The Laura Mallory case has not changed direction over the past few weeks, so much as it has changed scope. We have come across some articles that have greatly added to our understanding of Mallory’s intent in taking the case to court, and have begun working to determine our expectations for our site’s interface and design.

First, this interview with Mallory, originally published in the Loganville Tribune in June, 2007 and later shared on Mallory’s now-defunct blog, “His Voice Today,” serves as an important testimony from Mallory regarding her initial approach to the Harry Potter challenge in 2006, and opens several new avenues for research. According to Mallory herself, she had reportedly been told that “the principal told me anything in the libraries can be used in the classrooms,” with these claims confirmed (to some extent) by a witness for the Gwinnett County school board, Dr. Lisa Eickholdt. Mallory then stated that she “came across ‘Harry Potter — Witchcraft Repackaged — Making Evil Look Innocent,’ a video documentary by occult expert Cary Matriciana.” Further research confirms that the documentarian referenced by the interviewer was actually named Caryl Matrisciana, an anti-spiritualist evangelical filmmaker who died of cancer in 2016. Also notable is that Mallory references precedent in the form of an earlier Gwinnett County case, which we may be able to look into in order to establish an effective comparison to this particular case; Mallory stated, “we mentioned the 1985 case where ‘Deenie,’ by Judy Blume, was removed from the schools.” Lastly, it’s notable that Mallory explicitly stated, “our country was founded on Biblical values and beliefs, hence our nation’s amazing success,” and “there is an undeniable bias against Christianity today in our schools,” given that such statements give credence to our wider thematic focus: the entrenchment of the Religious Right. We have not yet explored Mallory’s blog thoroughly using Way Back Machine, but it will likely supply further information on Mallory’s own positions during this time. Naturally, we will also seek to obtain further information on the works of Caryl Matrisciana, using her filmography as a center point for our investigation into late 20th century, early 21st century anti-Wicca/anti-occult panic.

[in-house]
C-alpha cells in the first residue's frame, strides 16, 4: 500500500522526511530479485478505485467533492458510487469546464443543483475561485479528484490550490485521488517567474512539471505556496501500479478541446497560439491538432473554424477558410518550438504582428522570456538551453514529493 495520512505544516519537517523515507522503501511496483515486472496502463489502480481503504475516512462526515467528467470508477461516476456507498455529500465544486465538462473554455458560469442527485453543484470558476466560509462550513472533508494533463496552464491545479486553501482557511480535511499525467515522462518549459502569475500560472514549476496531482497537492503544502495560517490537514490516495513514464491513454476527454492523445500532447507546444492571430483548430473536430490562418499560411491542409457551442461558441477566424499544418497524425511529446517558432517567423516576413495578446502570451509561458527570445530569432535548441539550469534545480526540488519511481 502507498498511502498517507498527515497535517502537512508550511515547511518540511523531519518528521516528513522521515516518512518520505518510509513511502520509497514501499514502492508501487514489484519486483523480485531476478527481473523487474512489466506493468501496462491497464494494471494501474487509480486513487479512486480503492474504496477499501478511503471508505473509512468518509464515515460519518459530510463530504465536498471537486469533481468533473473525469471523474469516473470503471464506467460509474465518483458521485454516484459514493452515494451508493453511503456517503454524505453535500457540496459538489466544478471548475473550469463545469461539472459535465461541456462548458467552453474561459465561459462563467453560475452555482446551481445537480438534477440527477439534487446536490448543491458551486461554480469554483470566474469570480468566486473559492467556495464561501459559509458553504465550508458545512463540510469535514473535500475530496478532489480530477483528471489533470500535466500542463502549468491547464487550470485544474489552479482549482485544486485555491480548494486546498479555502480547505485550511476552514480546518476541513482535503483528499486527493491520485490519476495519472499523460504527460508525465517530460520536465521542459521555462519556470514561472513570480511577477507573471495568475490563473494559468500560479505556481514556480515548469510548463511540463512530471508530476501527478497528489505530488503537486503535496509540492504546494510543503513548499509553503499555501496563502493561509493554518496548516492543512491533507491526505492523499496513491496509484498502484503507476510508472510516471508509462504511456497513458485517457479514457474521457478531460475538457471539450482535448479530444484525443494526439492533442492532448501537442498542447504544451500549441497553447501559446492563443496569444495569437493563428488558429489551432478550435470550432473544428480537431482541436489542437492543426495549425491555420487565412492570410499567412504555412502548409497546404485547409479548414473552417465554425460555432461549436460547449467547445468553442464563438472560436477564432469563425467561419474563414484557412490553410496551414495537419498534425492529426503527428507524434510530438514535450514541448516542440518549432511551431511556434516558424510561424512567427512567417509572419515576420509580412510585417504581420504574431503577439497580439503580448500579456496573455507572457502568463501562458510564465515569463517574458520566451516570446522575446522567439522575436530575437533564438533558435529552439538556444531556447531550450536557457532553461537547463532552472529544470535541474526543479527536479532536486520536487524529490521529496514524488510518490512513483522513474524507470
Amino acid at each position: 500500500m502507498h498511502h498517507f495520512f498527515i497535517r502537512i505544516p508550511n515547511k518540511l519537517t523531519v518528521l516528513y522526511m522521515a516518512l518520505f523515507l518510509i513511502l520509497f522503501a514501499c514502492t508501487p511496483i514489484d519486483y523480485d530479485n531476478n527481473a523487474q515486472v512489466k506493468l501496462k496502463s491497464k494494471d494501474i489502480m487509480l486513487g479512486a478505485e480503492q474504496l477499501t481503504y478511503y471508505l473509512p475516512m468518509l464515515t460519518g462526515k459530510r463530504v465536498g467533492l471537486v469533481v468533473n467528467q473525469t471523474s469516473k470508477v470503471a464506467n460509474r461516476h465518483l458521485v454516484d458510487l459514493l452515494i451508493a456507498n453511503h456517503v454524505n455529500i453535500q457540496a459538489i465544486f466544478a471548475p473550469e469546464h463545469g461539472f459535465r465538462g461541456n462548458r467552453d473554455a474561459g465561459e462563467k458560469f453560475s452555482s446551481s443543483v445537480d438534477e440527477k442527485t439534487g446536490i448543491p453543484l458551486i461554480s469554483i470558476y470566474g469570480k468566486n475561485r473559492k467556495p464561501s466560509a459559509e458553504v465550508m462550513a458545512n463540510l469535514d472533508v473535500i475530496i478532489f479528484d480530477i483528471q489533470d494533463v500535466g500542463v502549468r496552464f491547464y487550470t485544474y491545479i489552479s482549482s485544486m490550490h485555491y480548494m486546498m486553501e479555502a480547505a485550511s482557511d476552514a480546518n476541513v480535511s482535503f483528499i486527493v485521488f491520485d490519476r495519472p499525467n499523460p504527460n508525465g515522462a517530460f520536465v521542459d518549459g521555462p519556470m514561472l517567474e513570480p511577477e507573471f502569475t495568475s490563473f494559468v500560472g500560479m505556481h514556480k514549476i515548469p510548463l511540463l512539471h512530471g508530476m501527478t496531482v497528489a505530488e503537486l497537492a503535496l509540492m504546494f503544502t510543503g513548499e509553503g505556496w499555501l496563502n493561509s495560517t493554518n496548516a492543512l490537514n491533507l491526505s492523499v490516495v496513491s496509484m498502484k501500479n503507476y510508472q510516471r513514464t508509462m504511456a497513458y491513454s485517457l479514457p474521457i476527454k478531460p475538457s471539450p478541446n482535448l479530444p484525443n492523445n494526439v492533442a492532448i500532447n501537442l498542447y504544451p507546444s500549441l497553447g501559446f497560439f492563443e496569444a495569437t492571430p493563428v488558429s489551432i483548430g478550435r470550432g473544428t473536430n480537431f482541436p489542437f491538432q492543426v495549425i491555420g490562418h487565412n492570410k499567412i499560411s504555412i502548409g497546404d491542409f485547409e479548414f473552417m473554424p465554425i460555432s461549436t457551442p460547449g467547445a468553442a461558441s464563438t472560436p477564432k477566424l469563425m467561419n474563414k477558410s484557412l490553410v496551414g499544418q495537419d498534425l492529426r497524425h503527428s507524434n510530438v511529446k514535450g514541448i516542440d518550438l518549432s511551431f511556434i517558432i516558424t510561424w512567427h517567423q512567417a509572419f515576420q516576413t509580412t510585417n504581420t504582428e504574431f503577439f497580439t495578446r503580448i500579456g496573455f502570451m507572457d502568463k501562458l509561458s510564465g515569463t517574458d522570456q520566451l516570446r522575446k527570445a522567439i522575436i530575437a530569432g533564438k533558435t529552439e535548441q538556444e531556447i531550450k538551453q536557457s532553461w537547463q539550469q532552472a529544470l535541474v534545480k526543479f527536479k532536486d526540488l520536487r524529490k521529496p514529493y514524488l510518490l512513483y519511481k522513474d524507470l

In terms of our site, Olivia and I are both in agreement on certain design elements, prior to any significant drafting. We both want to prioritize interactivity and rely predominantly on visuals. A couple of design choices from other websites that I feel would help us execute this vision are a locked navigation bar and large header images, which help connect the project to the theme in a consistent way that won’t detract from its academic significance. I’m also interested in possibly working on a “for students/teachers” section, with added reading and guided discussion questions. Our site’s heavy reliance on visuals will require additional camerawork, but after analyzing the University of Georgia’s “CSI: Dixie,” I realize we can supplement existing pictures of notable sites involved in the case with abstract shots relating to its overall setting, theme, and significance, which should provide an interesting creative challenge.

Finally, in terms of our current priorities, we’ve been dancing around obtaining primary sources. While we’ve managed to acquire enough material to likely construct an acceptable case study as-is, we should seek to obtain whatever primary material we can in the coming week, as primary case summaries and steganography would make the report considerably more engaging for prospective readers.